News gave me anxiety, so I read it less now. There was a period when I would google for coronavirus excessively. One day, after reading through the timeline of SARS, I had this inexplicable sensation. My heart was beating fast, I had stomach pain and headache. I saw on the mirror that my lips started to look pale. I was scared that I had some undiagnosed condition.
My coping mechanism? I downloaded an addictive game. It’s not the best solution but it is the best one to curb my anxiety at the moment.
Right now, my anxiety is under control because I don’t read news as much as I did. I am subscribed to the government broadcast through Whatsapp so that I can receive regular updates regarding the virus. This broadcast is good enough for me.
Is it safe to travel to Singapore right now? Yes and no. This is a very subjective question that depends on a lot of variables.
In my opinion, it is safe to travel in Singapore if you are fit and your itinerary include plenty of outdoor activities or activities that are carried out away from crowd. It’s not safe if you get sick easily and your itinerary involve plenty of shopping malls or other indoor activities.
The good thing about Singapore is this: there’s no winter in Singapore! It is hot or wet all year round. The virus thrives in cold condition, so the best thing travelers can do in Singapore right now is probably sunbathing!
If you have already booked your tickets and accommodations in Singapore but you are not sure whether you should come. Ask yourself, will you be exploring places that are crowded? Are you okay forfeiting the money you have paid for this trip? Is there any special activity/event that you absolutely have to attend in Singapore?
If you haven’t booked anything yet, of course precaution is better than treatment.
That said, I feel safe living in Singapore. I’m confident of how the government handle the situation, how they release prompt updates, how transparent they are about the cases, how quickly they react to countrywide panic.
The regulations keep changing. There are new rules being made every single day, but I’m confident that the government is well prepared to handle such pandemic.
I guess that’s all my life updates for now. I’m pretty sure things will look different each week. If there is any big updates of my life in the next few weeks, I will update this post to let you have a peek of life in Singapore during Covid outbreak.
For now, stay healthy and take good care of yourself, wherever you are!
Updates on 1 March 2020:
At the time of writing, there are 102 cases of Coronavirus (or Covid-19) in Singapore. 72 of them have been discharged (yay, 70% recovery rate!), meanwhile, 30 are still in hospital.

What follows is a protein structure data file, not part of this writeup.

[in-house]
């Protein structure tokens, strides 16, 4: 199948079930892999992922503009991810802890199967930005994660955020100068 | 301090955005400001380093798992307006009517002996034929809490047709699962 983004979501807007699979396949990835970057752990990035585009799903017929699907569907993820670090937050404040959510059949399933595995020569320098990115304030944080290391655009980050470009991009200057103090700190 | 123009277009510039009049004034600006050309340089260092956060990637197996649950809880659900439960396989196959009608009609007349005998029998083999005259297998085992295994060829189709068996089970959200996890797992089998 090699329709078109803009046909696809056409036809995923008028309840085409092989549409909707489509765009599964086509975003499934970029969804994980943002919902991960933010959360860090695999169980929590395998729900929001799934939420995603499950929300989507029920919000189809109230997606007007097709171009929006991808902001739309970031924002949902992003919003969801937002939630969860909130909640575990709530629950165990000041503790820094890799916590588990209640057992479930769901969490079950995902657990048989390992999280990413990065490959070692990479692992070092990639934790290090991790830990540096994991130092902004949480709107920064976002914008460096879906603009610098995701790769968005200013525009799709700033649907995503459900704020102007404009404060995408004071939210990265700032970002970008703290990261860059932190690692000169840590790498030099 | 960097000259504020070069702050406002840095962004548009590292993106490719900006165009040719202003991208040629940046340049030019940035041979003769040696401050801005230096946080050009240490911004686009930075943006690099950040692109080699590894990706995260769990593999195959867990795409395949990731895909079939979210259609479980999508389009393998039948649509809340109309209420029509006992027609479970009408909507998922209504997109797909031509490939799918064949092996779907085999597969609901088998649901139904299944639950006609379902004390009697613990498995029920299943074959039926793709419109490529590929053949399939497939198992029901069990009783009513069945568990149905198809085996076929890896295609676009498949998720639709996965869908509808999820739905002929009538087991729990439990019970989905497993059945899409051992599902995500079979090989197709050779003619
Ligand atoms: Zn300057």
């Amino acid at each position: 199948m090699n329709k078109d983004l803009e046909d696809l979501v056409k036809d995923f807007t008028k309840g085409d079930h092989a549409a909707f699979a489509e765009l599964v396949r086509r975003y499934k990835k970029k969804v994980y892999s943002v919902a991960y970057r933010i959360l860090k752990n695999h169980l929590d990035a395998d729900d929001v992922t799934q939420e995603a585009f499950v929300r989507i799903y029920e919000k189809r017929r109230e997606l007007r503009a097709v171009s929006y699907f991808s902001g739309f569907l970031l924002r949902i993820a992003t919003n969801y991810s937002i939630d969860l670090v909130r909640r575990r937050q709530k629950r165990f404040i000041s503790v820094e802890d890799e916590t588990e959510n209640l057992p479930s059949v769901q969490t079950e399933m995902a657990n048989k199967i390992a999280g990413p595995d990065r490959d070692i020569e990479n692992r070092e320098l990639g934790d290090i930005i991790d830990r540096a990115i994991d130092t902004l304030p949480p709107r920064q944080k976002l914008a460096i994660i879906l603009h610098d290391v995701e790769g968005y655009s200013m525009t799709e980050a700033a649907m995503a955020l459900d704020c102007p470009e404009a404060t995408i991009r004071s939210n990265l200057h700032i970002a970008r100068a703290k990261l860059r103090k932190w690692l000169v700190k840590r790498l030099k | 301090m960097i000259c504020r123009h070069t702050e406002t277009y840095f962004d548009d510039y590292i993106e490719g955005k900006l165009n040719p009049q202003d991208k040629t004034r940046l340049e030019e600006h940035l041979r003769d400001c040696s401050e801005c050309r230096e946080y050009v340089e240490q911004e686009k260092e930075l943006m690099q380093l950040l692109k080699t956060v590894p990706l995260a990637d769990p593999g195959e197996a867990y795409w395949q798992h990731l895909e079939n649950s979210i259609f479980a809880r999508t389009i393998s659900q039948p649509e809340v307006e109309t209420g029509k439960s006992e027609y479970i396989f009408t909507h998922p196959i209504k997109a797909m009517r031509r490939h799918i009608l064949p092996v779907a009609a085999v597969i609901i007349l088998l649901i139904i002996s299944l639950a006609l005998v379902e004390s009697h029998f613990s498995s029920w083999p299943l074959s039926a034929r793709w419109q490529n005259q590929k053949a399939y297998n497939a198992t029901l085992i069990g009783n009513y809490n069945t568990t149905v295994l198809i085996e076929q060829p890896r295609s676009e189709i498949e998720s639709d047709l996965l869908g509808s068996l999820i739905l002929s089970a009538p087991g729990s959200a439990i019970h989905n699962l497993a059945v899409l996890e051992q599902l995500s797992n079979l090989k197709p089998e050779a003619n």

From 19 Feb until 28 Feb, the number of discharged patients exceeds the number of new cases. That means, it’s negative growth rate!
To be honest, I’m feeling a lot less anxious and more confident nowadays. Hopefully the situation will improve soon *fingers crossed*
Temperatures screening is now conducted at airport, tourist attractions, banks, schools. No screening at some shopping malls though.
Some businesses get creative and offer promotions to attract customers, like Jewel Changi Airport who offers free admission for Canopy Park and 50% discount for the attraction inside the park. If you’re planning to visit, read my guide for visiting Jewel Canopy Park.
I still stay at home most of the time but I went out for a dinner one night because they had 1-for-1 promotion. The restaurant was not as crowded as before the outbreak.
Updates on 7 March 2020:
Oh no, it seems like the virus is catching up again. Yesterday (6 March), there were 13 new cases and 1 discharged patient. That’s the highest ever single-day new cases in Singapore.
Since 3 March, the number of new cases is more than the number of discharged patients. As of 6 March, there are confirmed 130 cases, 82 discharged and 48 in hospital. That’s 63% recovery rate now. Furthermore, 9 are in ICU.
It’s funny how our outlook is often shaped by news and numbers. Last week, I was confident. But today, my confidence starts to shatter. The main cluster from this spike was a private dinner event. I guess, my social calendar shall remain empty for the foreseeable future.
3 days ago, on 4 March 2020, the government announced travel ban for visitors who have traveled to Mainland China, Korea, Iran and Northern Italy within the past 14 days before arrival in Singapore.
Certain businesses cut the salary of their employees. My hubby and I are not subjected to salary cut yet, but our close friend does, and it broke our hearts.